Often times the connotation from students with ADHD are negative in relation to academic performance and/or IQ scores. To better understand the impact of an IQ score, it is important to note that IQ represents an intelligence quotient found from the total score derived from several standardized tests designed to assess human intelligence. The negative association of low academic performance and IQ score can be quite unclear at times, which allows for the outside influence to change someone’s perspective of a specific student. According to Costa et al., (2014), poor academic performance is noticeable in written language and mathematics. Which in turn is reflected in lower IQ scores as mentioned by Rommel, Rijsdijk, Greven, Asheron, and Kuntsi (2015). Reading and mathematics are two of the most critical subjects in a child’s education, so if a student is performing at a low level there is a cause for worry. The worry may come from the inattention and hyperactivity-impulsivity of a student more so than that student’s true cognitive ability. Findings show that direct effects of hyperactivity-impulsivity declined when inattention was brought into the equation, but show the effect of inattention is marginally significant (Costa et al., 2014). Meaning that hyperactivity-impulsivity is accounted for by the huge amount of inattention problems. Furthermore, behavioral inattention has become the main focus to guide ADHD students in overcoming academic problems throughout their educational journey.
Children who are diagnosed with attention deficit hyperactivity disorder are more likely to have lower academic functioning and more language problems than their typically developing peers. After conducting research on ADHD children between the ages of six and eight in Melbourne, Australia, Sciberras et al. (2014) concluded that children with ADHD had a higher prevalence of language problems which is reflected in their academic performance. The authors asked parents and teachers to complete a Conners 3 ADHD Index for an initial diagnosis. Then, created groups and assessed orally by utilizing the Clinical Evaluation of Language foundations. Sciberras et al. found that forty percent of children in the study’s ADHD group had language problems. Thus, language problems are more prominent in children with attention deficit hyperactivity disorder.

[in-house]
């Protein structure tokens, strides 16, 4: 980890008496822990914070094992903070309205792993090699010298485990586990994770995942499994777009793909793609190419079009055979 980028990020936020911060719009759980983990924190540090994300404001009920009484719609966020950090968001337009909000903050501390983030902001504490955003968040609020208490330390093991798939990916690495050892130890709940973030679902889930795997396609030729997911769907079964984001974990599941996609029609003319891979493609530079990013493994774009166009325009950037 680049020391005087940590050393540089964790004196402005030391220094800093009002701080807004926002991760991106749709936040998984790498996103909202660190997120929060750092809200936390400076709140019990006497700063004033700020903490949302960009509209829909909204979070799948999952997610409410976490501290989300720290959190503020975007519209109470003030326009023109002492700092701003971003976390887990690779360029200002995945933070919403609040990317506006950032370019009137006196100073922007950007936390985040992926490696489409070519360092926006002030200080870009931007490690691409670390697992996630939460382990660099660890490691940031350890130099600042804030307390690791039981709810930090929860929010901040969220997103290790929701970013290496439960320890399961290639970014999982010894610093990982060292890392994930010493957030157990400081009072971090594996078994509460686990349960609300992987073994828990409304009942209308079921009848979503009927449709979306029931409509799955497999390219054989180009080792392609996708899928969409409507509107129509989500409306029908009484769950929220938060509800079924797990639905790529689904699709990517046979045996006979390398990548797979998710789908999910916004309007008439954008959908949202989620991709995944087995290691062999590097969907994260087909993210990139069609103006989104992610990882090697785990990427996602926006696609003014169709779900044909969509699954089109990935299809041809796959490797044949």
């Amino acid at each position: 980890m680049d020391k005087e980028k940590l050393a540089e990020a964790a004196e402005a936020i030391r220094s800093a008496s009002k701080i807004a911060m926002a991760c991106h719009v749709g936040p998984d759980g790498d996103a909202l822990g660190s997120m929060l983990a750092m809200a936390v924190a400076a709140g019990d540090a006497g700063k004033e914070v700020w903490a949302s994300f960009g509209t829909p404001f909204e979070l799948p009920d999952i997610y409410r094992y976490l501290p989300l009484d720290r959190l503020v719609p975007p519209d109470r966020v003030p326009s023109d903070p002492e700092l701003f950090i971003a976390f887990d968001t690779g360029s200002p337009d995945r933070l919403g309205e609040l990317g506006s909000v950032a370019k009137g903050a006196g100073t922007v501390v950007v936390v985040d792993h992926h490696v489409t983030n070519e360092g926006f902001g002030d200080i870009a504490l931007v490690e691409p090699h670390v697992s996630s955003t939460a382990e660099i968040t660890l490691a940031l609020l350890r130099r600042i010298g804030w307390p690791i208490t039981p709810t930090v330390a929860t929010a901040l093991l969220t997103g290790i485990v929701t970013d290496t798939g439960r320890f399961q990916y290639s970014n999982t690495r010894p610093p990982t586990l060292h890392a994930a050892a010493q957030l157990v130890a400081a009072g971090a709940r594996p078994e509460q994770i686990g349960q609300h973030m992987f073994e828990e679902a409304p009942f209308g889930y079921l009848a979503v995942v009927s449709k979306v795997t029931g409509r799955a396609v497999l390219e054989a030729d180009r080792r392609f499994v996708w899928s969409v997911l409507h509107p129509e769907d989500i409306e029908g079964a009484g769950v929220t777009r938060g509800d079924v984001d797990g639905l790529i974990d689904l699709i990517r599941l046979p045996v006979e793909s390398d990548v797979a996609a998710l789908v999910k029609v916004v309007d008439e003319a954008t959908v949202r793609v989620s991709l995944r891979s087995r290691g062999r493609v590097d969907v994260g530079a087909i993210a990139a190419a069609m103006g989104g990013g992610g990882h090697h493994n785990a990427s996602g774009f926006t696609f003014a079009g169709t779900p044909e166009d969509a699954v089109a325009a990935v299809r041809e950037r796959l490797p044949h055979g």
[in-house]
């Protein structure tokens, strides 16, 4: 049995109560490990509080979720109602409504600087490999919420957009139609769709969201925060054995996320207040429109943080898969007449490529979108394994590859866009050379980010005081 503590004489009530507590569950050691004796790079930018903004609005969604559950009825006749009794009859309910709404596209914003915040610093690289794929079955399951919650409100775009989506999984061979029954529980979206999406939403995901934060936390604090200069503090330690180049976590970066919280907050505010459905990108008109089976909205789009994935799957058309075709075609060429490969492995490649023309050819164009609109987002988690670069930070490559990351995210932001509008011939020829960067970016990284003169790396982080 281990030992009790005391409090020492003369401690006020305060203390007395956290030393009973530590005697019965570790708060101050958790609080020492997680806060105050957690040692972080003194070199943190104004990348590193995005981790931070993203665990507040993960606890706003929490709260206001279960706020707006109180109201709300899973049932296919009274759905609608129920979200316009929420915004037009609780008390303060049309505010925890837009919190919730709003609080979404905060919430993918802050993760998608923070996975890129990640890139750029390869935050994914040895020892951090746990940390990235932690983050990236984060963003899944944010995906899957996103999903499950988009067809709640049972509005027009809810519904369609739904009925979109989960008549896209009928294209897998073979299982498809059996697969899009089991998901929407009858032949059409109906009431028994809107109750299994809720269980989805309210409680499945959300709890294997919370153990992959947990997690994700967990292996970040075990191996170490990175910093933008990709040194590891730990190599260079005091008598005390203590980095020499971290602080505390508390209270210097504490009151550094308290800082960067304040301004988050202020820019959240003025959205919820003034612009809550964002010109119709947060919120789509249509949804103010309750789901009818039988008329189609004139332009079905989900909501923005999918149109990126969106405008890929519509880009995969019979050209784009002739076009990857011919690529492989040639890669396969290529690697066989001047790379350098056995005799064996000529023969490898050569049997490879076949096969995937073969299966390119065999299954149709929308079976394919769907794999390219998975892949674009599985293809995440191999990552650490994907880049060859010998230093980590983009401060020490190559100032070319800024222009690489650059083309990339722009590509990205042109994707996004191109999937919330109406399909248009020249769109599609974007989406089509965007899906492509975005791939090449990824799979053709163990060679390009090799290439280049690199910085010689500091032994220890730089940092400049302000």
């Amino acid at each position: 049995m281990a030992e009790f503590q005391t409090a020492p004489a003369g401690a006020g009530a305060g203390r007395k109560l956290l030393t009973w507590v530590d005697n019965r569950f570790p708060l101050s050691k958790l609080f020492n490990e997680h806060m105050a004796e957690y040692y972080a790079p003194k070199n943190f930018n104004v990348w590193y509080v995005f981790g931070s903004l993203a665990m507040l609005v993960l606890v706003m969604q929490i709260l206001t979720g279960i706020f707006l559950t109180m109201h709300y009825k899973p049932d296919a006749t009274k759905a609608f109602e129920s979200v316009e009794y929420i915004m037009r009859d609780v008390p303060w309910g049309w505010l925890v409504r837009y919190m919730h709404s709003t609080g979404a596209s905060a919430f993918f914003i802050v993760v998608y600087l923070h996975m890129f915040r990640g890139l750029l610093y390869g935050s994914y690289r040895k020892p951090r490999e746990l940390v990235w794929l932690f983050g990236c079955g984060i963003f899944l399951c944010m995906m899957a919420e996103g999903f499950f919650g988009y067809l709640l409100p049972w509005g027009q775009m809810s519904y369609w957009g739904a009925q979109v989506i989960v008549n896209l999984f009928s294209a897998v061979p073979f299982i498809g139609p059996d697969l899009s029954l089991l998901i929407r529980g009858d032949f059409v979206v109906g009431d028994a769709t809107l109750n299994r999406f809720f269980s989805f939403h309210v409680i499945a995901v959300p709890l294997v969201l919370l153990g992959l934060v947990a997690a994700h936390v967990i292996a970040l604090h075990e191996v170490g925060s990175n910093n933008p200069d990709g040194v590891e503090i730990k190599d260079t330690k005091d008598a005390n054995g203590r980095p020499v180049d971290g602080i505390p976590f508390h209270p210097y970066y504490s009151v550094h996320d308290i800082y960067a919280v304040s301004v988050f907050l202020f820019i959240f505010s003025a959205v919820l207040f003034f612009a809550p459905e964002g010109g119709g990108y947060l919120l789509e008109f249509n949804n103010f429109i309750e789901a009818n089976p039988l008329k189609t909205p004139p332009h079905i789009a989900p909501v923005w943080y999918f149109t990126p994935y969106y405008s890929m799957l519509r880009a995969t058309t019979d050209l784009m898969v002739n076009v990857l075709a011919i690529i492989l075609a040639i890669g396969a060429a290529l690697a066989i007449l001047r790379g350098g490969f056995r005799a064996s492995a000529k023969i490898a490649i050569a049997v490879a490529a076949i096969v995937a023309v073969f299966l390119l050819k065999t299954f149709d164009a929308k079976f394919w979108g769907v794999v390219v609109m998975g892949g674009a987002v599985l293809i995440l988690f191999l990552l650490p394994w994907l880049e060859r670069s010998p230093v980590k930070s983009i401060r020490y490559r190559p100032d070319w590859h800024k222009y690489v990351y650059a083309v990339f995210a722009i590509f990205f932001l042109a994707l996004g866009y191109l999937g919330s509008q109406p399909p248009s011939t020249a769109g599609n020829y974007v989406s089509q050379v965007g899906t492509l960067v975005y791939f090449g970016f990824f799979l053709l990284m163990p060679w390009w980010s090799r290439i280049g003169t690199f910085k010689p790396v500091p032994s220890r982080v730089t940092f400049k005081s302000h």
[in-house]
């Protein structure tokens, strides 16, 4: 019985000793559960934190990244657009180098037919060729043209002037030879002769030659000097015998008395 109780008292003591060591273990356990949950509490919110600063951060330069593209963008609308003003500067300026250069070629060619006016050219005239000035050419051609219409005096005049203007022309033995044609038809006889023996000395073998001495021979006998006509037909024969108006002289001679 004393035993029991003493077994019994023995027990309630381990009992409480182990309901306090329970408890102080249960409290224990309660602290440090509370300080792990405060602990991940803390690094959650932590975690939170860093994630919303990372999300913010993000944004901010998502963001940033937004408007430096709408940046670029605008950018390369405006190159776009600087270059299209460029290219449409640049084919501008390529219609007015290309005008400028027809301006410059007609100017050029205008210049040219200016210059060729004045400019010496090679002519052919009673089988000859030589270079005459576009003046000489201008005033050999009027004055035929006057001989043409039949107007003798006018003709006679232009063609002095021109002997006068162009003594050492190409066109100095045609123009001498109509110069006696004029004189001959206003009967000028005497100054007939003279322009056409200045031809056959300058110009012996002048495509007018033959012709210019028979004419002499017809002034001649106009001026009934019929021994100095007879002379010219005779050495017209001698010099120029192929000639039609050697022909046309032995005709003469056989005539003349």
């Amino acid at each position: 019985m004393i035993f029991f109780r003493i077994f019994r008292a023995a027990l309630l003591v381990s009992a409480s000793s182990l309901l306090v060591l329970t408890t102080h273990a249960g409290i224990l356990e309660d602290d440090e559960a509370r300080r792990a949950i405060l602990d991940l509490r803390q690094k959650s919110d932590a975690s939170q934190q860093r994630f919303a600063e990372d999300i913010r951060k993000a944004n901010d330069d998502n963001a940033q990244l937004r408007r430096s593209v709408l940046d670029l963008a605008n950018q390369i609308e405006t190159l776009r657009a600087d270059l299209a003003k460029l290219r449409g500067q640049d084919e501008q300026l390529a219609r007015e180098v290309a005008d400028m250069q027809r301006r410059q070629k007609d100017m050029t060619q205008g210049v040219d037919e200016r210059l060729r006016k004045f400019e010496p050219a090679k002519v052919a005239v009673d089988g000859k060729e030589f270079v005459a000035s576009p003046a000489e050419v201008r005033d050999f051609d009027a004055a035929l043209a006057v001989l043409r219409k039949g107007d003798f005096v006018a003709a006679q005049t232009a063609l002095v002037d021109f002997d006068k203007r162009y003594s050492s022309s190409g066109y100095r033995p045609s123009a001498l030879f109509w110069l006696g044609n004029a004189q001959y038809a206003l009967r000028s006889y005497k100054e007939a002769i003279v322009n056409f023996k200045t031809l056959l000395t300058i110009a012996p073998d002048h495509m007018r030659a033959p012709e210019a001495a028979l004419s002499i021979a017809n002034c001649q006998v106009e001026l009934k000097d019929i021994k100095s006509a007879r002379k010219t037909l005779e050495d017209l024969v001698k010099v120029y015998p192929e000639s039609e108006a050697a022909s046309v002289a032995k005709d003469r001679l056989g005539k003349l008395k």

The most positive component of this article was its simplicity to understand and the format of the writing. The in the statement of research problem was missing, but the methods section went into detail of the specific evaluations used and how they created two groups to test their hypothesis. The limitations of this study included the small size; to create a more valid conclusion, there would need to be more evaluations of oral language. The conclusion provided a reader with deeper, though intriguing statements to lead to possible further investigations in relation to language problems and ADHD.
In agreement with Scriberras et al., Korrel et al. (2017) states that children with ADHD have a higher risk for language problems than their peers. The authors conducted a research review of studies that connected and compared ADHD with language to discover the types of most prevalent language problems. Authors concluded through their in-depth research of twenty-one research studies that those with ADHD have higher risks of problems with their expressive, receptive, and pragmatic language.
As the research expresses its hypothesis in the introduction, it did not review any previous literature, but did reference that were previous studies conducted. The discussion section of this research was the positive aspect as it describes in great detail the results of each language component and provides further research necessary. The discussion allows eludes to a multitude of problems and other critical education areas that language problems of ADHD children would be.
According to Nguyen et al. (2018), ADHD can impair a child’s daily functioning ability especially during school. The authors aimed to see if school engagement can aid in protecting against ADHD or if environmental factors play a major role. Nguyen et al. investigated a study using data from the 2011-2012 National Survey of Children’s Health. The authors found that school engagement had a direct effect on ADHD because a lower engagement had greater risk of ADHD diagnosis. As engagement increase, ADHD diagnosis decreases. In addition, that environmental factors correlates indirectly to ADHD. It was found that family and community environmental factors play a vital role in ADHD diagnosis and a child with ADHD success academically.
The methods section of this research was broken down into a variety of smaller subheadings allowing for better concept knowledge and figures that support their findings. The results from this study provide a great connection back to the hypothesis. The hypothesis is clearly stated and then expanded upon for further research.
A potentially huge environmental factor for a child with ADHD would include their socioeconomic status (SES). After studying data from the Avon Longitudinal Study of Parents and Children, Russell, A., Ford, Russell, G. (2015) came to the conclusion that socioeconomic disadvantage and home environmental factors were major contributors in their impact on children with ADHD. The authors created a multiple mediation model, which was used to decipher factors of SES from birth to three years old, which typically is the age ADHD symptoms become more prominent, and the diagnosis of ADHD at around age seven. Russell et al. found that financial difficulties was a strong predictor for attention deficit hyperactivity disorder meaning that the family/home environment can intensify the expression of ADHD. The hyperactivity component of the neurodevelopmental disorder is likely to be displayed more frequently with family environmental stressors.
The article explains the socioeconomic status was measured in eight ways and described their contributions to . However, the authors found that their hypothesis was incorrect, but they truly do not explain why. One possible explanation is that environmental role must have accounted for more than their original thinking.